Public Libraries in the Netherlands are in an upward trend. There is an evaluation of the public library law underway and the most important change is a duty of care for municipalities, meaning that there will be a legal obligation to provide a public library service to the citizens. And there is more positive news to report.
How did this come about?
The current library law (Public Library Facilities System Act) (see: https://naple.eu/mdocs-posts/public-library-facilities-system-act-2015-eng/) is not that old, it dates back to 2015. However, we found that municipalities were still cutting the budgets of public libraries in most cases. In some small municipalities, there was no longer a public library available, as a result of cutbacks. At the same time, the role of the public library became more and more crucial to the communities it serves. By offering not only books but access to the internet, courses and help with the digital divide, among other things, the public library in the Netherlands was slowly but surely becoming a crucial local actor for its communities. A safe and welcoming third place. This became especially clear when during the lockdown as a result of the coronavirus pandemic public libraries, like so many public institutions, had to close their doors. This made it clear to the communities and the central government the crucial role the public library has. As a result of the last lockdown, public libraries were deemed essential and could stay open.
Where are we now?
This resulted in a letter from the Ministry of Culture, education and Science from our Secretary of State Uslu at the end of 2022. In this letter, she not only announces the duty of care for the public libraries but also additional funding from the ministry for public libraries. Secretary of State Uslu states:
“If you are a member of the public library, you have a subscription to the whole world. Because reading is fundamental, and a library brings you much more than that. It is a place where people awaken and grow culturally and socially. Where worlds open up for you as a child. Where you as a parent can send your child with peace of mind. A place where knowledge, stories and other perspectives are within reach for everyone. That’s why I’m investing a large part of the extra culture budget in the public library.”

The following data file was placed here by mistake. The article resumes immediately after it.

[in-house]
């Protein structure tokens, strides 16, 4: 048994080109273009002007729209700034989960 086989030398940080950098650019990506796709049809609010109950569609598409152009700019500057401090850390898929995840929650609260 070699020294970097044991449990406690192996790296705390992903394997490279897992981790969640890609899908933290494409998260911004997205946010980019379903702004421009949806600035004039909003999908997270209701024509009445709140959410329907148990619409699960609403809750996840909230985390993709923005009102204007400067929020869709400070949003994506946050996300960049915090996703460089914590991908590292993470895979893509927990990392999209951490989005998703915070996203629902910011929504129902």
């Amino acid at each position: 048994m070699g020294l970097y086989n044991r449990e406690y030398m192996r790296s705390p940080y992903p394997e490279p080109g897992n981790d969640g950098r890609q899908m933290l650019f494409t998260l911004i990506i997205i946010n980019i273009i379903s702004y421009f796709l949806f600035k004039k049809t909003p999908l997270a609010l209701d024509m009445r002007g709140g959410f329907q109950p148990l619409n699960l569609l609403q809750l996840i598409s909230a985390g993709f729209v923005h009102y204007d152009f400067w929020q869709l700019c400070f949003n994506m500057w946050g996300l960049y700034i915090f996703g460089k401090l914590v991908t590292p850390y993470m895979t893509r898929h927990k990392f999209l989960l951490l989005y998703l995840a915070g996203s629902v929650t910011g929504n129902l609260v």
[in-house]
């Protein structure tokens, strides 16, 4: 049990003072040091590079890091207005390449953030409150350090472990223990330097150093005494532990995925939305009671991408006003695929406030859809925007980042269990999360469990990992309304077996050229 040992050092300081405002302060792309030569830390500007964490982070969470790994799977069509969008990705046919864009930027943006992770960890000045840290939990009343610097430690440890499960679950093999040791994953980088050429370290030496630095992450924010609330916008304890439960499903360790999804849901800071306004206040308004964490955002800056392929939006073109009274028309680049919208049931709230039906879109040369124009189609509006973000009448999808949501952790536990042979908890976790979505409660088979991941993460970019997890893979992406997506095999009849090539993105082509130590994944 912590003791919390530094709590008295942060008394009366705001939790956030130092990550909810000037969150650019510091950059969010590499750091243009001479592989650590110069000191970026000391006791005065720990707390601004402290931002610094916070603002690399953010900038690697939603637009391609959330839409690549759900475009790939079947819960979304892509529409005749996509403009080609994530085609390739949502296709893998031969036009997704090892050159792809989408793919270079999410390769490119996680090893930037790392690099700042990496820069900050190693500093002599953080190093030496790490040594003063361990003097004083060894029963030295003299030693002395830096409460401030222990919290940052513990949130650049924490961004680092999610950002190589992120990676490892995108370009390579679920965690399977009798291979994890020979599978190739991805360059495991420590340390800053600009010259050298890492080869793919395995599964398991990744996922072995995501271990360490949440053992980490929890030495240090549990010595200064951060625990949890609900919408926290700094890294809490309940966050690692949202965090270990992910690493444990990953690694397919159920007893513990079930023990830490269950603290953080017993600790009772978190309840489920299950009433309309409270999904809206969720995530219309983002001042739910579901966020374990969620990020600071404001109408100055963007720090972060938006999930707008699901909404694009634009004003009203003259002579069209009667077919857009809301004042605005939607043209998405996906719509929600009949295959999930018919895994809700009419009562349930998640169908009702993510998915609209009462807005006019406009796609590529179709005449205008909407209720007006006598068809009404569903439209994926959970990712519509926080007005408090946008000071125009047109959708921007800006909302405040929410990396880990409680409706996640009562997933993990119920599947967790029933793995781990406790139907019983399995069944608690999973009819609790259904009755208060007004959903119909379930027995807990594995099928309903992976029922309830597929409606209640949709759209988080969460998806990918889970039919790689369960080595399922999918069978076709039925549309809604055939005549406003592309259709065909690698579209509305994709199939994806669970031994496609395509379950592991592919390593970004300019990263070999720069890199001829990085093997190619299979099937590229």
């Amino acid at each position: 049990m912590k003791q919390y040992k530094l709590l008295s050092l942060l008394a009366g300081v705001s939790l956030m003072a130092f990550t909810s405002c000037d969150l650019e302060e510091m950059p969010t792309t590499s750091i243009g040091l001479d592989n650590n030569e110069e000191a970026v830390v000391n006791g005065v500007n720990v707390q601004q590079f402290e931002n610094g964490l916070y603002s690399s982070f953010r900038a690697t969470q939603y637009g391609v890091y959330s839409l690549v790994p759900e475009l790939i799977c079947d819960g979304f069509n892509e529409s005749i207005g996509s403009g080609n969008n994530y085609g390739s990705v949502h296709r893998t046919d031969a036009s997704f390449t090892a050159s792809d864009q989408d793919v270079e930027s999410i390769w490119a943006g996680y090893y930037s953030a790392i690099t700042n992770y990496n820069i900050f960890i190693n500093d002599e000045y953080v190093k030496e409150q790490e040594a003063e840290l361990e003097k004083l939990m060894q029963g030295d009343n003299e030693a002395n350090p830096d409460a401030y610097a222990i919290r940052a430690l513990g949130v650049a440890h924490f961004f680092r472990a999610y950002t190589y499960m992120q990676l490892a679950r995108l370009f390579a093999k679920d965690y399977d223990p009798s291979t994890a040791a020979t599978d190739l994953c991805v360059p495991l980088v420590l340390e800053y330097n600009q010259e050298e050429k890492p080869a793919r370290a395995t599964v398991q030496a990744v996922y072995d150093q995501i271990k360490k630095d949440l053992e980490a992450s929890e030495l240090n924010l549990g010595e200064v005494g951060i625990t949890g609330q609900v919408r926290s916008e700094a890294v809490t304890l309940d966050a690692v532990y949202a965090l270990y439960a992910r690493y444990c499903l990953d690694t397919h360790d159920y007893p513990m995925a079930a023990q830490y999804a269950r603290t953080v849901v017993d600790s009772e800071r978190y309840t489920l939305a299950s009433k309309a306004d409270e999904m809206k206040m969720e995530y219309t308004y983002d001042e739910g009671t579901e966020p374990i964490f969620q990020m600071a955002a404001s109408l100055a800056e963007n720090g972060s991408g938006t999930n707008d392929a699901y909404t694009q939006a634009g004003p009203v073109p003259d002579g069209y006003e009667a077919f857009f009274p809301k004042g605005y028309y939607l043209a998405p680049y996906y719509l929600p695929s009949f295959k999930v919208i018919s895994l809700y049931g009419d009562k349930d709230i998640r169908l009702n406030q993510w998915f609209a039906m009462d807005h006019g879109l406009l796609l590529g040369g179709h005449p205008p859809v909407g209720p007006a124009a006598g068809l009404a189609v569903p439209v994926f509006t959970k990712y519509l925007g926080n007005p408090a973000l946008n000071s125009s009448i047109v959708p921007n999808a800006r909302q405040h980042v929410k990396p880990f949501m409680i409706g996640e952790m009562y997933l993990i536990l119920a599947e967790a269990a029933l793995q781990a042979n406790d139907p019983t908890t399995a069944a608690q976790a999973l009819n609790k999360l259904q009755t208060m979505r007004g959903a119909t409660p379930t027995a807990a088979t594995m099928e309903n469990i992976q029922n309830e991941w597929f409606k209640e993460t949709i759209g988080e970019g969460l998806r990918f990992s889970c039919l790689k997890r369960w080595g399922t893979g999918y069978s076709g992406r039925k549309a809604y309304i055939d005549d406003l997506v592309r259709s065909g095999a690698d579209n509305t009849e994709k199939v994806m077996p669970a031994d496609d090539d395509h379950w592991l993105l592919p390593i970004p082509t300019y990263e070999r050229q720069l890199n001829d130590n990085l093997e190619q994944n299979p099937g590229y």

More concretely this means that in 2023 an additional eur 18,3 mln is made available, in 2024 an additional eur 38,7 mln is made available and from 2025 onwards eur 53,7 mln additionally on an annual basis is made available by the ministry. This is a great upward trend and recognition of the public library.
A bright future!?
And recently there was more recognition. From our king nonetheless. Every year on the third Tuesday of September he has a “Troonrede” a speech from the Throne, sort of a state of the Union in the US. In this speech, the King mentions public libraries as well.
The King says:
‘If differences of opinion harden into irreconcilable contradictions, this inevitably erodes trust in our democratic institutions, and thus the social fabric that holds us together as a society.’
And two sentences further:
‘Culture confronts, inspires and bridges contradictions. From festival site to concert hall, and from museum to music school. That is why the government continues to promote that people can enjoy culture, for example with the Culture Card for young people. The government also wants to restore the public library in as many places as possible, as a place where people can read, learn and meet each other.’
So it seems public libraries in the Netherlands have a bright future. Too bad that this cabinet has fallen and had to resign and we have new elections coming up in November. We are all hoping that the positive vibe for public libraries will continue in the coming years…..
Sander van Kempen is as Senior adviseur at Landelijke digitale openbare bibliotheek Stafafdeling Bibliotheekstelsel, National Library of the Netherlands.